No discipline in Japanese schools?

One of my students is an elementary school teacher, and she loves talking about her job. Saturday was Dreamwork Day at her school so she was a bit tired by the time she came to class. “Dreamwork Day? Sounds fun!” I said, but then she explained that all the teachers had to clean the school to give the students a dream… erm… yeah, a clean school should encourage children to do their best to fulfill their dreams. I think that’s the point, anyway. Still, cleaning sounds more like ‘nightmare’ work to me.

She then told me that one of the teachers had stuck tape down the center of the corridors to make ‘lanes’ so the kids wouldn’t crash into each other, and we launched into a debate about whether they should walk on the left or the right. She said that in Japan people walk on the right, facing the oncoming traffic. I argued that you should walk with your back to the traffic so that drivers can see you and have more time to react, just like when we see and pass a cyclist. Anyway, the argument was going nowhere so I asked why the kids bump into each other so often in the corridors.

“Oh, it’s because they run all the time” she said.

“Are you allowed to run?” I replied.

She then told me how the teachers tell the kids not to run, and if they do it repeatedly, then their homeroom teacher is informed. So, I asked what the homeroom teacher does about it. She said the kid will just get warned again, and again.

So I’m sitting there wondering if the bad kids ever get punished. Sure they get warned, but never punished? I asked if they are ever sent to the principal, or if they ever get detention, and she said “no, never”.

Hmm… It may be petty. They are just kids after all. However, when you have to start sticking tape on the floor so the kids that run are less likely to crash into each other, well, that just seems silly to me.

Should we turn up the radio so we’re less likely to hear the kids swear? Should we turn back the clocks so we won’t notice if the kids are late? No wonder crime is on the rise in Japan, and the foreigners usually get the blame for it. Go figure!

On a side note, it was my birthday yesterday. Happy birthday to me! Had some drinks, ate a cake and watched a movie about a horse…. oh it’s fun to be thirty-one.

If you like, you can find me on Twitter at @nick_ramsay. I'd love to hear from you!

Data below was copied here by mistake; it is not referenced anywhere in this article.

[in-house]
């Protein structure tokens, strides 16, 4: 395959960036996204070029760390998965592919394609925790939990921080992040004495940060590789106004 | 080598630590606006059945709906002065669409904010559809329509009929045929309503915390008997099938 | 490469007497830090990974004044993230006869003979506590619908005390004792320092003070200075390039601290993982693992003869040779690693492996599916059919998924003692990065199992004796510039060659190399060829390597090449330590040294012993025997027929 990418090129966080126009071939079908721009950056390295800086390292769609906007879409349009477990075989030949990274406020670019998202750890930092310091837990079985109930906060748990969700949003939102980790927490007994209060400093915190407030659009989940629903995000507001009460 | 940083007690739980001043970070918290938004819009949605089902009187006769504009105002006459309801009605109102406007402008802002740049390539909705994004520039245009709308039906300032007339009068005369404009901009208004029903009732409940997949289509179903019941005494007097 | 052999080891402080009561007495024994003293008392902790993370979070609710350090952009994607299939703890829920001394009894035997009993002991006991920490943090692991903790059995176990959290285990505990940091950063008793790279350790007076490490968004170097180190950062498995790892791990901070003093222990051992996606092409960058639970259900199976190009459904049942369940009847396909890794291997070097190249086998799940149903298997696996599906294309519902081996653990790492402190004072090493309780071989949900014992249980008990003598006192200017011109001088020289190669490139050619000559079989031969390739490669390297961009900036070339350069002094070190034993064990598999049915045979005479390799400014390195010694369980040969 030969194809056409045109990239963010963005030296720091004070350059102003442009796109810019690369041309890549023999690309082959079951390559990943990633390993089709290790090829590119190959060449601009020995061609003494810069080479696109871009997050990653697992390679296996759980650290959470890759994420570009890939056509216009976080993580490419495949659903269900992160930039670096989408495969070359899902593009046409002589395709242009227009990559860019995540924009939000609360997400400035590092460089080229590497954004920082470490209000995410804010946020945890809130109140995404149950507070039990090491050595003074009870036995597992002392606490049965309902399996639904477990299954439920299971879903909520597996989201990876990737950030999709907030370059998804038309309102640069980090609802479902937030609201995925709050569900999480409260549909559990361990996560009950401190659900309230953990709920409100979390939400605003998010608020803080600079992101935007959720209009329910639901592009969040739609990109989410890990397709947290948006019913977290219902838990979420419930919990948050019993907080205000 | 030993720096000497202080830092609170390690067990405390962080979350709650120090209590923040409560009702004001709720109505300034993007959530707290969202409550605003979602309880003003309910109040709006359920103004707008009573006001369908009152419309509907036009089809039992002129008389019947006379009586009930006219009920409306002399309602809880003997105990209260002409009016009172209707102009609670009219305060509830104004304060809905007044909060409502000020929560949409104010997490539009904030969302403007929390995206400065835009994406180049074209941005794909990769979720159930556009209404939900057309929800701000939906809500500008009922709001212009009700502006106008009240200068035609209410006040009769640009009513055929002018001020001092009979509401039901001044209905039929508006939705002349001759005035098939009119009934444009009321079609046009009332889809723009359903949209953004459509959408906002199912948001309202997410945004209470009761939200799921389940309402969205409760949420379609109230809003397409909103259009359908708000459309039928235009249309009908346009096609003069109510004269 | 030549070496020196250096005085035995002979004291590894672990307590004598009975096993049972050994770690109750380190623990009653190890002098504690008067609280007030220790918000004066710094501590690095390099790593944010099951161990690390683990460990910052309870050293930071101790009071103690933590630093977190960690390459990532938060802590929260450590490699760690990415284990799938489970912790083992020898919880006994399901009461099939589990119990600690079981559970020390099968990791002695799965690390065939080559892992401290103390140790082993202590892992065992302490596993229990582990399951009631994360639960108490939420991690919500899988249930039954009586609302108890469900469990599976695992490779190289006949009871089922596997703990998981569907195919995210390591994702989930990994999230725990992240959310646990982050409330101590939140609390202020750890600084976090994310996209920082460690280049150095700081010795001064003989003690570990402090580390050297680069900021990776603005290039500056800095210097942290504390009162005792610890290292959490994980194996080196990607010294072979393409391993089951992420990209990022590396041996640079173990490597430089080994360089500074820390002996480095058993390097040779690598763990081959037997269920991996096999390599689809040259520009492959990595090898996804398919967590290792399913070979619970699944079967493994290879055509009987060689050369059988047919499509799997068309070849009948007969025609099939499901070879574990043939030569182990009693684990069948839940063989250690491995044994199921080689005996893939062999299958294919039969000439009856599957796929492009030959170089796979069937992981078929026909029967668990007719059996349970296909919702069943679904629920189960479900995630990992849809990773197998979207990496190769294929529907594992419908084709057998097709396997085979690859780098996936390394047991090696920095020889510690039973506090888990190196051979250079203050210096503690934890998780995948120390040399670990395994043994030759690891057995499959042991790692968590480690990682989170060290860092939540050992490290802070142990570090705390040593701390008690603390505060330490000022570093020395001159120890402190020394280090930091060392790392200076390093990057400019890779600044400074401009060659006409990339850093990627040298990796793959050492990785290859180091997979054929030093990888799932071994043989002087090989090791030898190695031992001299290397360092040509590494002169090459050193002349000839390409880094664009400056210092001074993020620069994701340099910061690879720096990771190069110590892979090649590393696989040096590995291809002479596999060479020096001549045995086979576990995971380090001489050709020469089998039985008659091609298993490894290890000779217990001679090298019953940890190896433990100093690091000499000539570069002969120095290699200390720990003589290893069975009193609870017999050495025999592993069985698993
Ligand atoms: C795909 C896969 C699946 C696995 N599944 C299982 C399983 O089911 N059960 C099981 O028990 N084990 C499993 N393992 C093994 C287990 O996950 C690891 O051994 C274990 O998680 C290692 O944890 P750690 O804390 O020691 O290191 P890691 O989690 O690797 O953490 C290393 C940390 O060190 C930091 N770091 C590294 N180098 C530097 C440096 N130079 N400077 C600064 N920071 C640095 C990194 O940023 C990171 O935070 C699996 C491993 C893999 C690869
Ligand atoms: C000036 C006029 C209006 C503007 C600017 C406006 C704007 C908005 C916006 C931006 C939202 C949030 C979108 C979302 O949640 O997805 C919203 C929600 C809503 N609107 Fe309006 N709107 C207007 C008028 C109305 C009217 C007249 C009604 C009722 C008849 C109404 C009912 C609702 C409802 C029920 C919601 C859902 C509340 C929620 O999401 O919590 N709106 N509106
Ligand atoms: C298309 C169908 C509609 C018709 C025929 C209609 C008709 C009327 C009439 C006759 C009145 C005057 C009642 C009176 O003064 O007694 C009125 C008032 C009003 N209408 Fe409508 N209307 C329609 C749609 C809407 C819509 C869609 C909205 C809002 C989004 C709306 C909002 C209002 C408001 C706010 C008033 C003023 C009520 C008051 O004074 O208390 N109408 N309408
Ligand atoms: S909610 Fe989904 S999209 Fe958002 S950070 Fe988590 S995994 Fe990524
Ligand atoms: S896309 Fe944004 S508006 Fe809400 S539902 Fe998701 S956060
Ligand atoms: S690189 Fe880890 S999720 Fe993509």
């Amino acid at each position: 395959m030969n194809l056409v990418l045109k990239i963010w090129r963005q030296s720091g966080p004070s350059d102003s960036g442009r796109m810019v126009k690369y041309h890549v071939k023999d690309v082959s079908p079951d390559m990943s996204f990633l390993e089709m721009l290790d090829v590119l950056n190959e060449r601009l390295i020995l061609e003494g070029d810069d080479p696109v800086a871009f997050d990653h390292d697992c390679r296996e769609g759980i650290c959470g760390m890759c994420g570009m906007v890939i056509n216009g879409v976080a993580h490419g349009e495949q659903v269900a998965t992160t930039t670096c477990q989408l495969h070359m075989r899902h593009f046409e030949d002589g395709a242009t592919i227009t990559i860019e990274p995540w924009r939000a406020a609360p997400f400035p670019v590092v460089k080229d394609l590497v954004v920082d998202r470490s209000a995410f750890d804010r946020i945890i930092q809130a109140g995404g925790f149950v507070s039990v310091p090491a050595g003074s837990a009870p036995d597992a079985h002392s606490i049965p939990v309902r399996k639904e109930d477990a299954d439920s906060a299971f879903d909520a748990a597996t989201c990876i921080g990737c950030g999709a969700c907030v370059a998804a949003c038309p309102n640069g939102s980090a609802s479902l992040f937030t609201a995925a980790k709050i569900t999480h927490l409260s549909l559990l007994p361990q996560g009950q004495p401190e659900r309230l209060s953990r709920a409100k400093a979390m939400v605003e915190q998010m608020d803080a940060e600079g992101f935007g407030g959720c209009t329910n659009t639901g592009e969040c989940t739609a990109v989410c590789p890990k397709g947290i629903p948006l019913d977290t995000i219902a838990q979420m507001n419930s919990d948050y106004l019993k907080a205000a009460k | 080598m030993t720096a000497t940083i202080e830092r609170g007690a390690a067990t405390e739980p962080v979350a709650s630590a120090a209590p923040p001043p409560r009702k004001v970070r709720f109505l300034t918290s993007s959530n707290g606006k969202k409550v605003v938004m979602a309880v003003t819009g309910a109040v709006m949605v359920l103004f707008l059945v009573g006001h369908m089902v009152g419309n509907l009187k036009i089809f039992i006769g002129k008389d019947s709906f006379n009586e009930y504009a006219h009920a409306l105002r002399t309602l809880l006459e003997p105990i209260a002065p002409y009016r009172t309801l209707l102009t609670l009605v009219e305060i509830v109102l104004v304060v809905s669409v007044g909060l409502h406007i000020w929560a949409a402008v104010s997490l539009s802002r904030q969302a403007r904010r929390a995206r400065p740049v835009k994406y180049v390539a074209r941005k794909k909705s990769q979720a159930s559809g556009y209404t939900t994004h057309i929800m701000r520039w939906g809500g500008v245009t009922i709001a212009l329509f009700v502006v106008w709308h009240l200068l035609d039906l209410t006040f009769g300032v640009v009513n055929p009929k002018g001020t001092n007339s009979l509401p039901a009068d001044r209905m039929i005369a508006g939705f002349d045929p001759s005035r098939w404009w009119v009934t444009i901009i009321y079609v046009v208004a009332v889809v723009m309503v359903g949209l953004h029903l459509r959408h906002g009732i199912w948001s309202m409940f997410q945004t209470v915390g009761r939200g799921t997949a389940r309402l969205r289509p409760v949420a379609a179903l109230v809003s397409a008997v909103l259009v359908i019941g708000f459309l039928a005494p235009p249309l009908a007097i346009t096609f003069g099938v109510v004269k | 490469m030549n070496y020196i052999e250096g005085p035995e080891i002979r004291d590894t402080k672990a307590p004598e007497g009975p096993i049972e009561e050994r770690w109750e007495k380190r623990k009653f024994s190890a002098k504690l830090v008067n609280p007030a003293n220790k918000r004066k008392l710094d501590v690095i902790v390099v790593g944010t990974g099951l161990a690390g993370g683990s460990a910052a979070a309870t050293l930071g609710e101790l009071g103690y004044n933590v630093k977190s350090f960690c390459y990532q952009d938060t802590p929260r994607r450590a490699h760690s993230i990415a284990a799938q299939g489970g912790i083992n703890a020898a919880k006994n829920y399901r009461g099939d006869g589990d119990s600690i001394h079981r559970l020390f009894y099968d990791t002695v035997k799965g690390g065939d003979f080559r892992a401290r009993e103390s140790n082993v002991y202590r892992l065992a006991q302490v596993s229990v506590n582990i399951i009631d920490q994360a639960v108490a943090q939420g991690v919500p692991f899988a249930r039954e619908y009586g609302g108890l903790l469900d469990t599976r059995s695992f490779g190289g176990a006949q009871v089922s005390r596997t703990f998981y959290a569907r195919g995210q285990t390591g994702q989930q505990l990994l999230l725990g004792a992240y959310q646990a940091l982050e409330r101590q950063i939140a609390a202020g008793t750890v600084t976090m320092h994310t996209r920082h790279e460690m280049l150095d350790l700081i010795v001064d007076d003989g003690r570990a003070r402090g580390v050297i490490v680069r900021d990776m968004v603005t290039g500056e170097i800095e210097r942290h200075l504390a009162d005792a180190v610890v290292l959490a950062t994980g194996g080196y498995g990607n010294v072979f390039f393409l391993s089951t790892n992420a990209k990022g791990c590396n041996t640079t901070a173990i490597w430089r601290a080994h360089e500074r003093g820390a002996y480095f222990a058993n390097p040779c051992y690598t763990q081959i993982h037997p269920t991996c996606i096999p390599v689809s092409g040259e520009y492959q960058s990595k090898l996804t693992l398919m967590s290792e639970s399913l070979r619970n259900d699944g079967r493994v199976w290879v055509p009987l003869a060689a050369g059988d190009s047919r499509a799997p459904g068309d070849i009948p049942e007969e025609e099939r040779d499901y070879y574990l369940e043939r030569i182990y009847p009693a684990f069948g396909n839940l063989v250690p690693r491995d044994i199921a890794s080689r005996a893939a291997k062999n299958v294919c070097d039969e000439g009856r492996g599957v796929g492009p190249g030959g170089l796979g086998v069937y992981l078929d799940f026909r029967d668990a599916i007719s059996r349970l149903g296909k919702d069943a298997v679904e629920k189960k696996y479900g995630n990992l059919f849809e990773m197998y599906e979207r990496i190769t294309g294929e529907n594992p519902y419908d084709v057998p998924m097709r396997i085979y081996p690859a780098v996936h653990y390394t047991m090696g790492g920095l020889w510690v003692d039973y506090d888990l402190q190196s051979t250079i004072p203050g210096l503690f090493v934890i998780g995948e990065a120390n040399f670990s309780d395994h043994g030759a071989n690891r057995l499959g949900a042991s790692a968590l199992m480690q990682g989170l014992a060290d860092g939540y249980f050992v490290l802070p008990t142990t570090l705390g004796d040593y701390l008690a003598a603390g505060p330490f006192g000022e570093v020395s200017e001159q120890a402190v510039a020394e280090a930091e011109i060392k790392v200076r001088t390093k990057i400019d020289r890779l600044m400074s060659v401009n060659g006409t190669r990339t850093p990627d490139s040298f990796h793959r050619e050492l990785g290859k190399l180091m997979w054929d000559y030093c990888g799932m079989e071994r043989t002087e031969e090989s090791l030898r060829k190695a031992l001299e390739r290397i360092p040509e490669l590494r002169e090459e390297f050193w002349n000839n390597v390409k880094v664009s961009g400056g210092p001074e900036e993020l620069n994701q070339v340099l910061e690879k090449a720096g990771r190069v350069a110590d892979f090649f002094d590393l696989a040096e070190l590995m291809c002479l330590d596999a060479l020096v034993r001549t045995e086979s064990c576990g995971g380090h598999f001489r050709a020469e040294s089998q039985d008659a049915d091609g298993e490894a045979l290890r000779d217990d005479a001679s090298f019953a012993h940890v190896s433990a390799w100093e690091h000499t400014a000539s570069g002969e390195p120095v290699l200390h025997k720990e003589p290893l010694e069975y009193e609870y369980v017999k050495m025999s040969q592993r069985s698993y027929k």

5 thoughts on “No discipline in Japanese schools?

  1. Interesting stuff as always. Discipline is a major problem in my school too. Being an almost six foot female, I have no trouble hauling kids outa class. The rest of the teachers seem content to let the kids walk all over them though. And this is a *private* school where the parents are presumably paying more…? Don’t these teachers get any training on how to deal with poor behaviour?

    By the way, I was curious to hear that Rikuto climbing stairs was a potential problem “for his mother and I” …

  2. Oooops sorry, what you actually wrote was “for his mum and I”.

    I’m curious, does anyone know what kind of training people get in Japan when they want to become teachers? How rigorous is it?

    1. Hi Jenna, you found something I wrote over two years ago! I’m afraid I can’t comment on how rigorous teacher training is in Japan since my only experience was in ESL teaching. Interestingly, though, there was a scandal fairly recently involving people bribing their way to teaching licenses.

      Rikuto is just 14 months old and we have a steep wooden staircase. This morning he climbed right to the top! My wife has just got back from the store with a barrier to put at the bottom of the stairs to put our minds at rest. 🙂

  3. I work as an ALT in a the worst junior high school in my city, there is no significant discipline whatsoever. A maths teacher was assaulted by 2 boys a few months back, they were given a warning by the police and allowed back to school, for assaulting a teacher! Another teacher was hospitalised with neck injuries after being punched in the forehead, the boy’s mother was called into school and was witness to her son being “critisized” by the principle. He is still at the school and has recently made aggressive gestures towards me, as well as telling me to “die” everytime he sees me. Somehow telling your teachers to die is just normal in Japan, as he does it to all the Japanese teachers too.
    I’m stumped! I don’t know why they allow these kids to get so out of control!

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